• 43. MyWikiBiz, Microsoft, the Vatican, the CIA, the Federal Bureau ofInvestigation, the US Democratic Partys Congressional CampaignCommittee, the US Republican Party, Britains Labour Party, BritainsConservative Party, the Canadian government, Industry Canada, theDepartment of Prime Minister, Cabinet, and Defence in Australia, theUnited Nations, the US Senate, the US Department of HomelandSecurity, the US Environmental Protection Agency, Montana SenatorConrad Burns, Ohio Governor Bob Taft, the Israeli government, ExxonMobil, Walmart, AstraZeneca, Diebold, Dow Chemical, Disney, Dell,Anheuser-Busch, Nestle, Pepsi, Boeing, Sony Computer Entertainment,EA, SCO Group, MySpace, Pfizer, Raytheon, DuPont, Anglican andCatholic churches, the Church of Scientology, the World HarvestChurch, Amnesty International, the Discovery Channel, Fox News, CBS,the Washington Post, the National Rifle Association, NewsInternational, Al Jazeera, Bob Jones University, Ohio State University,Bell Pottinger, Portland Communications, Anheuser-Busch InBev, StellaArtois, Newt Gingrich, United Kingdom Parliament…
  • 44. Those are only the ones that made the news.
  • 45. Why paid editing matters.
  • 46. Real world consequencesExtreme media embarrassmentPublic forumFrequently reported in the media
  • 47. Significant public backlashEmbarrassing PRRisk of alienating clientsTaints Wikipedia’s reputation
  • 48. Arguments in favor of paid editing.
  • 49. “You can destroy someonesreputation in one minute and it will take years to rebuild.” -- Lord Bell, head of Bell Pottinger
  • 50. Responsibility to be accurateCan do real harmPR pros have time, access, and competenceDifferent point of view
  • 51. Arguments against paid editing.
  • 52. "It is difficult to get a man tounderstand something, when his salary depends upon his not understanding it." --Upton Sinclair
  • 53. History of non-neutral editsAccountable to employers, responsibility tomake profitWhitewash negative and promote positiveNeutrality is difficult
  • 54. “Paid advocates do not make good editors. They insert puffery and spin. That is what paid advocates do.”–Jimmy Wales, in 2012 responding to Phil Gomes
  • 55. “People shouldnt do it, including me. Staying objective is difficult. You really want to set it straight.”--Jimmy Wales, in 2005 on editing his own article
  • 56. “Wikipedians have a problem with our profession Unfortunately been earned. We cant change this overnight We can make a difference.” --Jane Wilson, head of CIPR
  • 57. “Responsible and respectful.Acting in their clients best interests. A two-way street.Do not believe that to be the case.” --Gerald Corbett, head of PRSA
  • 58. What is a Conflict of Interest? (COI)
  • 59. An incompatibility between the aim ofWikipedia, which is to produce a neutral,reliably sourced encyclopedia, and the aims ofan individual editor
  • 60. Do not promote your own interests or those ofother individuals, companies, or groupsDo not write about these things unless you arecertain that a neutral editor would agree thatyour edits improve Wikipedia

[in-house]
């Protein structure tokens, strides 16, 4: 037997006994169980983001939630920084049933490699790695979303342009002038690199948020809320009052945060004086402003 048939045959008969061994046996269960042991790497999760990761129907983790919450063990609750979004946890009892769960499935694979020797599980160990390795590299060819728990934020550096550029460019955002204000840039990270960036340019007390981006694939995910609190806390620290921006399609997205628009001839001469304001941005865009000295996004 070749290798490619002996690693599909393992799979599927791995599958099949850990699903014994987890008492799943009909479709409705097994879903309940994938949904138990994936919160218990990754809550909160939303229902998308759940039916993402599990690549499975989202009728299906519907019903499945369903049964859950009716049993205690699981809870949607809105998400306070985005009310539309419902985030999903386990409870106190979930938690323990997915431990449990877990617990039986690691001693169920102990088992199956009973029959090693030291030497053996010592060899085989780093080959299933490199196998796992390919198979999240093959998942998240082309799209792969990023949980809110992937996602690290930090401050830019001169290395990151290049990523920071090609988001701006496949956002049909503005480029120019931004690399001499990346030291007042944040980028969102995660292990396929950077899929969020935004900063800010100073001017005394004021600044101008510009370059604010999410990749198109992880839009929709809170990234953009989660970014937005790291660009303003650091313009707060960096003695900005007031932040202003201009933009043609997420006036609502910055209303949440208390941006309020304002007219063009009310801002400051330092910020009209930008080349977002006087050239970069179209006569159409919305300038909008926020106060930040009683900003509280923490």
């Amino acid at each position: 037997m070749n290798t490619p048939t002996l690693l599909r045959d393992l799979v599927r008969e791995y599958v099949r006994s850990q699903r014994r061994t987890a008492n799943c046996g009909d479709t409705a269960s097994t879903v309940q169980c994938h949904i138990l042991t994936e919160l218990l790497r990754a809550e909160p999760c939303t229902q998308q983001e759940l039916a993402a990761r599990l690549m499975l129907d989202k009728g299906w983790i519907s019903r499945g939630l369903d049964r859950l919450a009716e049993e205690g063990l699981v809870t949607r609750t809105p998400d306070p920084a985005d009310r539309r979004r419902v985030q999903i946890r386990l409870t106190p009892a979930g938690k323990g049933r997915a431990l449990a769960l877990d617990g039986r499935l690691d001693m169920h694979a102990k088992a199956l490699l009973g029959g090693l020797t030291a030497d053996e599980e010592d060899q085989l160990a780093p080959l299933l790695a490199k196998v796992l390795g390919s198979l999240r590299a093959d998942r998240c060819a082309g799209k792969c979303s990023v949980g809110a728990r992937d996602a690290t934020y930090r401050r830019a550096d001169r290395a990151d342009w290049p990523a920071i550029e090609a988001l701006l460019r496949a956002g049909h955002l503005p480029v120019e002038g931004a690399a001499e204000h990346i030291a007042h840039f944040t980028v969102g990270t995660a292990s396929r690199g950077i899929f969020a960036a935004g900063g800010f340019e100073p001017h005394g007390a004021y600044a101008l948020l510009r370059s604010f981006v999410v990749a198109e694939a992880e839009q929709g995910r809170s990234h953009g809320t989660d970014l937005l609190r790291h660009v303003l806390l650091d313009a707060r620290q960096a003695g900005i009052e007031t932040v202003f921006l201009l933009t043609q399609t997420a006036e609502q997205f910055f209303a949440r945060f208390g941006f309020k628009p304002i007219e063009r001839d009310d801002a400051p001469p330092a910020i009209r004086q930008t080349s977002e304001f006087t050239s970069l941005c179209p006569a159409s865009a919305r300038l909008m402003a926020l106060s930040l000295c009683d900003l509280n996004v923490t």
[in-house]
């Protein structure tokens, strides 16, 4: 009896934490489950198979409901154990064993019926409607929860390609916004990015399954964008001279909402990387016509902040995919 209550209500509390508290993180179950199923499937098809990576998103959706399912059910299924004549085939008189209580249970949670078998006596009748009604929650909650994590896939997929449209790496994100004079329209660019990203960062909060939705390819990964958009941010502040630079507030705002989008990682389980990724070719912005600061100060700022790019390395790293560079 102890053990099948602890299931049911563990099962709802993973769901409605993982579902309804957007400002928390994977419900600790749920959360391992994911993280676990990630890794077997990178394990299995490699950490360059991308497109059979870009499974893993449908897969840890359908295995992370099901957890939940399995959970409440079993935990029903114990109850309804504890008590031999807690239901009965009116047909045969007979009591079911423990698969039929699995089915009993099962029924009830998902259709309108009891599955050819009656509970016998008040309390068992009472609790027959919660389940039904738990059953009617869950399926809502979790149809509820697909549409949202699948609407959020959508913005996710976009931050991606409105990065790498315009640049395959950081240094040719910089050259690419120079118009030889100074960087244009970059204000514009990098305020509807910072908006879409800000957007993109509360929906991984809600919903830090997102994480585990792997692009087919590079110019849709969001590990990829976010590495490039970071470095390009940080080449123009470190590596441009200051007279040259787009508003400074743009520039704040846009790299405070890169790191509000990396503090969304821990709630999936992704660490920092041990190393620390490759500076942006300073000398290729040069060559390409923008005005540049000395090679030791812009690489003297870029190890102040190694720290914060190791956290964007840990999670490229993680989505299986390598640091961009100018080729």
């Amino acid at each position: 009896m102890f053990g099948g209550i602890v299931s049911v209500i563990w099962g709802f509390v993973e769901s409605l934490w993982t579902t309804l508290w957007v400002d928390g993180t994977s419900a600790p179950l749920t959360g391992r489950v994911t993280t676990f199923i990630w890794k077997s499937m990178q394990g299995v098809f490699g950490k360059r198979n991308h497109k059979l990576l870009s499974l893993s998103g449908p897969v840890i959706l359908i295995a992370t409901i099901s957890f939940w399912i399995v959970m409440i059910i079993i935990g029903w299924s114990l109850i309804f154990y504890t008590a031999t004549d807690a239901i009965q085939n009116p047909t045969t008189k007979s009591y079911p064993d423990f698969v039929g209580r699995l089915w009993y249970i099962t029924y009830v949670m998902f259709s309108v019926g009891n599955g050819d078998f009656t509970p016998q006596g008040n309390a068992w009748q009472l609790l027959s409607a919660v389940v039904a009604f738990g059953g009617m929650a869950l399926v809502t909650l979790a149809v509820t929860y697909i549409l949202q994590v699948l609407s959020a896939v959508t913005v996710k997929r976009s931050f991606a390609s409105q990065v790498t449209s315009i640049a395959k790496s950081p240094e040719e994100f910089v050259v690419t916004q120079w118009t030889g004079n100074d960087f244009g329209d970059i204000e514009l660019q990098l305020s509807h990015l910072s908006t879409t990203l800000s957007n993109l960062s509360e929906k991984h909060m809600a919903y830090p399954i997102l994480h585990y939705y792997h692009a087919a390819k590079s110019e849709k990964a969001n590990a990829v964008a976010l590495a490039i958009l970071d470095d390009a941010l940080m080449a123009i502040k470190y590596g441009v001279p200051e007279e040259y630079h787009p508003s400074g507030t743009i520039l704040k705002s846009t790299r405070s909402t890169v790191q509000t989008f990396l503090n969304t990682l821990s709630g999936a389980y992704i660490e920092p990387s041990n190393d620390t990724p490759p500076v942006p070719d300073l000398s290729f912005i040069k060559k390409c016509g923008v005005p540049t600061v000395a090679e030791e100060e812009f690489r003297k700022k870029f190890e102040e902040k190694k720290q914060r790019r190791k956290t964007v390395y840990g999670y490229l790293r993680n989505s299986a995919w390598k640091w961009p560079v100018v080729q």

• 61. Can you edit with a COI?
  • 62. COI editing is strongly discouraged.
  • 63. Participation from COI editors is welcome.
  • 64. COI editing done right. (Best Practices)
  • 65. Register with an independent username. Represents you as an individual One person, one account
  • 66. Disclose your conflict of interest. Be transparent Gain the communitys trust, Get help Avoid embarrassment
  • 67. What does a COI declaration look like?
  • 68. I would like to disclose here that these contributions are made on behalf of Monitor Group and in consultation with them, and I intend to follow all of Wikipedias guidelines.On any pages where I look for assistance, I will be sureto disclose my relationship to Monitor in the interests of transparency. --CanalPark (talk) 22:12, 13 April 2011 (UTC)
  • 69. I work for Interprose Public Relations. While we do not intend to directly edit our clients Wikipedia entries, we are happy to act as a resource for the editing community by providing factual, non-advertorial information and accompanying third-party citations. --Mdrozdowski (talk) 15:28, 2 July 2010 (UTC)
  • 70. Read the notability guideline. Not every subject In-depth, significant coverage from published, reliable, independent sources
  • 71. Sources, sources, sources. Use: newspapers, magazines, books, trades, websites, tv, radio, journals; with a reputation for fact-checking and accuracy Avoid: self-published blogs, press releases, and sources with a direct connection to the subject
  • 72. Article sentence.<ref> … </ref>
  • 73. Barack Obama is the Presidentof the United States.<ref>Blitzer,Wolf. “Obama Inaugurated”. CNN.January, 2008. Retrieved March 2012.http://www.cnn.com/Obama-inauguration</ref>
  • 74. Neutralize your conflict of interest. Write without bias So your biggest competitor would think it was fair and balanced So its impossible to tell that someone who works for the company wrote it